Make us your home page

Today’s top headlines delivered to you daily.

(View our Privacy Policy)

Two officers to patrol troubled East Gateway area

CLEARWATER — City officials have decided to assign two police officers to patrol East Gateway, 175 acres just east of downtown that has battled drugs, prostitution and urban decay.

At the same time, the city is seeking business owners, residents and others to serve on a task force for the area, which thousands of people pass through each day on the way to downtown Clearwater or Clearwater Beach.

The task force and increased police patrols are designed to strengthen East Gateway, which over the years has turned largely into a rental community. And they both are part of an overall plan the city has developed for revitalizing the area, which is bounded by Missouri Avenue, Drew Street, Highland Avenue and Court Street.

"We'd like to see a thriving business community, a perception of safety and security for everyone who lives or works in that area, we'd like to see a changing economic environment," and renovation of some of the buildings, said Clearwater police Chief Sid Klein.

Klein said the two new officers will start in October, thanks to money from the city's Community Redevelopment Agency.

He said the officers will focus on three main missions: to "remove identified drug dealers and career criminals from the area"; to reduce prostitution; and to reduce the number of crimes committed by and against homeless people in the area.

Because of the number of Hispanic residents in the area, Klein said he would be happy if the officers are fluent in Spanish, but acknowledged, "We don't have enough officers who speak Spanish." The officers generally will patrol the area both in cars and on bicycles, and will work evening hours, getting to know the community's residents and business owners.

At La Feria de la Nieve, a store on Gulf-to-Bay Boulevard that sells helados (ice cream), and licuados (shakes), manager Victor Vega said he had not heard anything about the new officers. He said he does not understand certain things about how the police operate now — such as why it seems 10 officers swarm around anyone who gets arrested — but said he certainly has no objection to more police.

At the Wanna Save convenience mart at 1362 Cleveland St., owner Ray Abdull said additional police are bound to help. "It's more, it's better," he said.

JoAnna Siskin agrees. She is president of the nearby Skyview Neighbors association, and also is a member of a group called the East Gateway Coalition, and says it's clear the area needs help.

She said that in any part of the city, "the people who live there should be able to feel safe in their neighborhood.''

Residents who would like to serve on the East Gateway task force can find information by going to

Two officers to patrol troubled East Gateway area 09/01/08 [Last modified: Saturday, September 6, 2008 2:35pm]
Photo reprints | Article reprints

© 2017 Tampa Bay Times


Join the discussion: Click to view comments, add yours

  1. Federal study says humans harmed by dispersant used during Deepwater Horizon


    A first-of-its-kind scientific study has determined that the dispersant BP sprayed at the oil gushing from the Deepwater Horizon rig in 2010 harmed human health.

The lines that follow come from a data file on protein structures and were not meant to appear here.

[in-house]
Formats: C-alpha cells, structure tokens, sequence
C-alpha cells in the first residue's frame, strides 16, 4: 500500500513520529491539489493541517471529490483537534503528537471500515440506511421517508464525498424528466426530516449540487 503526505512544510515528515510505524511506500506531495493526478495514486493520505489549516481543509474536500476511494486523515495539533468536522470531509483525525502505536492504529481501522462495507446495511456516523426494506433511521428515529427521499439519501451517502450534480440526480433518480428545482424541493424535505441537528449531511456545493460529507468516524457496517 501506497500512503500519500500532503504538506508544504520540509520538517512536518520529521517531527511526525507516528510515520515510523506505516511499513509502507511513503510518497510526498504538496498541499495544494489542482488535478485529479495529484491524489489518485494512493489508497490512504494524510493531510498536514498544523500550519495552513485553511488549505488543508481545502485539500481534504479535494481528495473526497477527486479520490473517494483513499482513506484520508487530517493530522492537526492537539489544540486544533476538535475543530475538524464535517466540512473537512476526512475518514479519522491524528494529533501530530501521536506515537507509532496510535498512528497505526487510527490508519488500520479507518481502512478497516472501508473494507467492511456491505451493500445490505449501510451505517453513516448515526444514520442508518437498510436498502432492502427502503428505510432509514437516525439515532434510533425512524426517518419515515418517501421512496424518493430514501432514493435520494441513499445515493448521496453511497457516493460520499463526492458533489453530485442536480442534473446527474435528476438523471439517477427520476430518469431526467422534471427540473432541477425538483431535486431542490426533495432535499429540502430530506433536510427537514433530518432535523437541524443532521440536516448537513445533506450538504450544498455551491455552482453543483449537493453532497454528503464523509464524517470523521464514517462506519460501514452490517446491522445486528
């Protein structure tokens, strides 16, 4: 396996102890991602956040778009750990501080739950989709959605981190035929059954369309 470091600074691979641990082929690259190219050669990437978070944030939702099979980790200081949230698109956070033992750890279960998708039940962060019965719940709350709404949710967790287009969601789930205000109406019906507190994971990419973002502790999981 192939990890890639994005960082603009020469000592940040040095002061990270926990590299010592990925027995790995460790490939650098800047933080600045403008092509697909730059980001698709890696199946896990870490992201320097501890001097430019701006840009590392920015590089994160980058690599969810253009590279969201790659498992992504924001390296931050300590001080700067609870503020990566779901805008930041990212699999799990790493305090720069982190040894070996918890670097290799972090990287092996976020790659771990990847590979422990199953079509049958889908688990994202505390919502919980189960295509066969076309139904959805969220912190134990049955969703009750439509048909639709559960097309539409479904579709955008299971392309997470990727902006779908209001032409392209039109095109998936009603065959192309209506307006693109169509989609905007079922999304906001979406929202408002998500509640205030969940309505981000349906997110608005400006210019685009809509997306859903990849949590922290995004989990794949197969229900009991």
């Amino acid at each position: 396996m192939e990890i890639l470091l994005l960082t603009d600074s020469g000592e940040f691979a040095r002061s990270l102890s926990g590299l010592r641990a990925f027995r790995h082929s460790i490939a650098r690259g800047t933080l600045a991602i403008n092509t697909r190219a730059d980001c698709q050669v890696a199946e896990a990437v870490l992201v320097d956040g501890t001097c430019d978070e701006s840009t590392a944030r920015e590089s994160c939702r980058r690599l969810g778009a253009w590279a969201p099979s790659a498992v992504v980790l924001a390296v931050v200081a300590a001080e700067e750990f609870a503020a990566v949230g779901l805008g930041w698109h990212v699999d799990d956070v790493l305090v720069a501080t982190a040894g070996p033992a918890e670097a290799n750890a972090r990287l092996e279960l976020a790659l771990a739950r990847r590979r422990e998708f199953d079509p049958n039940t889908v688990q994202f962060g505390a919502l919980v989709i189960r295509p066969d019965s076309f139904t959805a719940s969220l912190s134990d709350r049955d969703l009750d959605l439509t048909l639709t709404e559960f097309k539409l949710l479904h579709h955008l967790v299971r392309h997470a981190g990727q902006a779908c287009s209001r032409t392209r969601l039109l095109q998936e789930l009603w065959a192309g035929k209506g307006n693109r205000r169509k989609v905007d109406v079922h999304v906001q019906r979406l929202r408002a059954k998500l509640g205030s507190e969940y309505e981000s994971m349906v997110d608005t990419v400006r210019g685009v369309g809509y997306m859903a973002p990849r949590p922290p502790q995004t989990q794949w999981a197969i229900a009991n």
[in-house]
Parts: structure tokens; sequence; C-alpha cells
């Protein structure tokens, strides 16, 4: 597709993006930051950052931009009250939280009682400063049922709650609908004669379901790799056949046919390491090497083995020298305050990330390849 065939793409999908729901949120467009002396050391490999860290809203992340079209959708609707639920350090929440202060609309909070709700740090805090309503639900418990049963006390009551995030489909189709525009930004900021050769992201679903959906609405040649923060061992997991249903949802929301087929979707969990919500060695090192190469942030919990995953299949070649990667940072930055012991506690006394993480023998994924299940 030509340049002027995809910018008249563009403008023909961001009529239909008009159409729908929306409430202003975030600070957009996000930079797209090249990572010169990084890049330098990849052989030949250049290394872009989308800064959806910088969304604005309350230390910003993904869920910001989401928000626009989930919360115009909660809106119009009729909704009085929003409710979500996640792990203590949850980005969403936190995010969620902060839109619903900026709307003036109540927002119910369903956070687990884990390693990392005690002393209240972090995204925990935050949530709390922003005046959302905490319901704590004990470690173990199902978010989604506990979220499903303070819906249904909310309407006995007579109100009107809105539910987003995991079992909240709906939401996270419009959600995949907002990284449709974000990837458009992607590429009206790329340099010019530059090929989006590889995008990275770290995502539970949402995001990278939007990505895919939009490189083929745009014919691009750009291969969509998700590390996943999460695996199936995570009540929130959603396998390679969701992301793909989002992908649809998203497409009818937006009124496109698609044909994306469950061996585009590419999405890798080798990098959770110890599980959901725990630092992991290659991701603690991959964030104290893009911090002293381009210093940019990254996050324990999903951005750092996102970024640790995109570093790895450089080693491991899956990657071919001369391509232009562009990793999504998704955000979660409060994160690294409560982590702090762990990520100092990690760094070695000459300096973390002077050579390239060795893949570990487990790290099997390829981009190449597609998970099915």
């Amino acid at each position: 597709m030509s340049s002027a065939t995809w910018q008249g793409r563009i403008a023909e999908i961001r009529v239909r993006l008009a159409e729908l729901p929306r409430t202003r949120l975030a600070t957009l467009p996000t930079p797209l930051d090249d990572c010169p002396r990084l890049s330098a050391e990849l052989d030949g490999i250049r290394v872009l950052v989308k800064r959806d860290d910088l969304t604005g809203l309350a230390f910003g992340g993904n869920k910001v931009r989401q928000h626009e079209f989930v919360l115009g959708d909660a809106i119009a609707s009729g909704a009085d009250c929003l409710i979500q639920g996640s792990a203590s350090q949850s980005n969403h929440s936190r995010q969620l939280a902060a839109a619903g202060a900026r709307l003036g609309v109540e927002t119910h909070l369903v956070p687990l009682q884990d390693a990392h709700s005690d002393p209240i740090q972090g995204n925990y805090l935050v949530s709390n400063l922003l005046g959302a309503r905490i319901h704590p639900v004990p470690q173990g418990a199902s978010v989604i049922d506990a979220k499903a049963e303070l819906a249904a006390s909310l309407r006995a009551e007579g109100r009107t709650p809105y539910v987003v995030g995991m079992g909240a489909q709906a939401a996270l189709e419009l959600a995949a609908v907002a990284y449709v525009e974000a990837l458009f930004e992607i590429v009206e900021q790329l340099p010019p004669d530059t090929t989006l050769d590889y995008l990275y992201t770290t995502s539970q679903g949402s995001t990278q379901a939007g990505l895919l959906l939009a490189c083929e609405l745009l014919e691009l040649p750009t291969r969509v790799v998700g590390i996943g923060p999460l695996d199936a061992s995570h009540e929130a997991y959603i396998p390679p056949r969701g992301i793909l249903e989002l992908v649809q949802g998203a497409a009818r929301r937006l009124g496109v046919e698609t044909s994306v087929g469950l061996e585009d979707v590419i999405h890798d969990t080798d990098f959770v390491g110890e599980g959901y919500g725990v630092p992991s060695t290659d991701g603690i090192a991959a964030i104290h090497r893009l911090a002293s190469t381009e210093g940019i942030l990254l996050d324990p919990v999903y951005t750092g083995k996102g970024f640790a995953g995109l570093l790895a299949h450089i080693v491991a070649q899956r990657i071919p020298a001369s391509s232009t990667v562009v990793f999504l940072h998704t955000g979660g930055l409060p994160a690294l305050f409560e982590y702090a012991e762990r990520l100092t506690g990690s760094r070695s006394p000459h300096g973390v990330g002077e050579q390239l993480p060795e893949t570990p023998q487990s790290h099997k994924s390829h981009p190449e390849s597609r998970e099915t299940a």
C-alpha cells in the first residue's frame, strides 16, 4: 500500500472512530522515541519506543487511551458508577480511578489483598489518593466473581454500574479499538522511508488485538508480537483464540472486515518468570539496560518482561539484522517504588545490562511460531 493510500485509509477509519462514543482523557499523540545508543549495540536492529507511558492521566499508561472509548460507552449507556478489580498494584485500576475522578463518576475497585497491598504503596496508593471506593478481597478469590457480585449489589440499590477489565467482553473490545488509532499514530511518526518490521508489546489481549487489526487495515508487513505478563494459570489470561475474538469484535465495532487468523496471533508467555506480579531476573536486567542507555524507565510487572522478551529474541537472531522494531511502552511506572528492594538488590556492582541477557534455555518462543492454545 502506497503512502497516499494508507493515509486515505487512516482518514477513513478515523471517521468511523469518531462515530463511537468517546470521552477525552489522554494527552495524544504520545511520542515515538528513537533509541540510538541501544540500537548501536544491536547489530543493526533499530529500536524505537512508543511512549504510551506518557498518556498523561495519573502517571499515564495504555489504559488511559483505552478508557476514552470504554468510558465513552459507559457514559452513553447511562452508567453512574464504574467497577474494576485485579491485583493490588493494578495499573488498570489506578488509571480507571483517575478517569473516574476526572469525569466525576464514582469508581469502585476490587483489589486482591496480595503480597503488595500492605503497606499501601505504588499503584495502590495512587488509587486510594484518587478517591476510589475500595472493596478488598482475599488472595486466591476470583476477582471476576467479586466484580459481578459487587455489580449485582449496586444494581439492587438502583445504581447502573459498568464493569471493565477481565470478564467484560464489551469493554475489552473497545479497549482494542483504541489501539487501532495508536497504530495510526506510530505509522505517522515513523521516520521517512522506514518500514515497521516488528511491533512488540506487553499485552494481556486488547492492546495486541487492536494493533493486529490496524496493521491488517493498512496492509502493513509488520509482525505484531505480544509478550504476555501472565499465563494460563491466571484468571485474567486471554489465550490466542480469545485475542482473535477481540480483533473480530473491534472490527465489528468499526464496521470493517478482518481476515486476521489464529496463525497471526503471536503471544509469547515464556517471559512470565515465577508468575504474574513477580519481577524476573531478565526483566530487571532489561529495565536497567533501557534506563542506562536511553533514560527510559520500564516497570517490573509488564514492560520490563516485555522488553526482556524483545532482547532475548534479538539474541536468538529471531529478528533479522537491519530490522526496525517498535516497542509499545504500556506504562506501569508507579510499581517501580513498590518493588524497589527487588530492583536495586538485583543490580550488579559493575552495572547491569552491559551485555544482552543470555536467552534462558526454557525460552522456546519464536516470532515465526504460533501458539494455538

2. Across Tampa Bay, local commercial banks and credit unions appear healthy


    In another sign of economic vitality, Florida's home-grown banking industry demonstrated strong bench strength in the latest quarterly analysis by Bauer Financial. The vast majority of commercial banks with headquarters in Florida received five "stars" from Bauer, which is the highest ranking of health on its 0-to-5 …

    Several years ago, First Home Bank in Seminole faced regulators breathing down its neck for inaedquate controls and financial weakness. Under CEO 
Anthony N. Leo, the bank has rebounded. It received a top-rated "5" star rating from Bauer Financial in the latest quarter. Most area banks are doing better these days. [SCOTT KEELER      |     TIMES]
  3. Two linemen lose their wedding rings in Tampa Bay. So far one has been found and returned.

    Human Interest

    Two linemen who spent days restoring power in the Tampa Bay area had the same unfortunate mishap: They lost their wedding rings.

    Facebook helped Michael White find the wedding ring he lost while helping restore power in Tampa Bay.
  4. Need is now for new mental health center at Bay Pines, veterans say


    ST. PETERSBURG — Veteran Ellsworth "Tony" Williams says the Bay Pines VA Healthcare System's new mental health center will help fill an immediate need.

    The new mental health center at the Bay Pines VA Healthcare System stands four stories tall and was built at a cost of $92 million. It will centralize services that before were scattered. [HOWARD ALTMAN   |   Staff]
  5. GOP health bill all but dead; McCain again deals the blow


    WASHINGTON — Sen. John McCain declared his opposition Friday to the GOP's last-ditch effort to repeal and replace "Obamacare," dealing a likely death blow to the legislation and, perhaps, to the Republican Party's years of vows to kill the program.

    Sen. John McCain, R-Ariz., speaks to reporters on Capitol Hill in Washington in July.  McCain says he won't vote for the Republican bill repealing the Obama health care law. His statement likely deals a fatal blow to the last-gasp GOP measure in a Senate showdown expected next week. [Associated Press]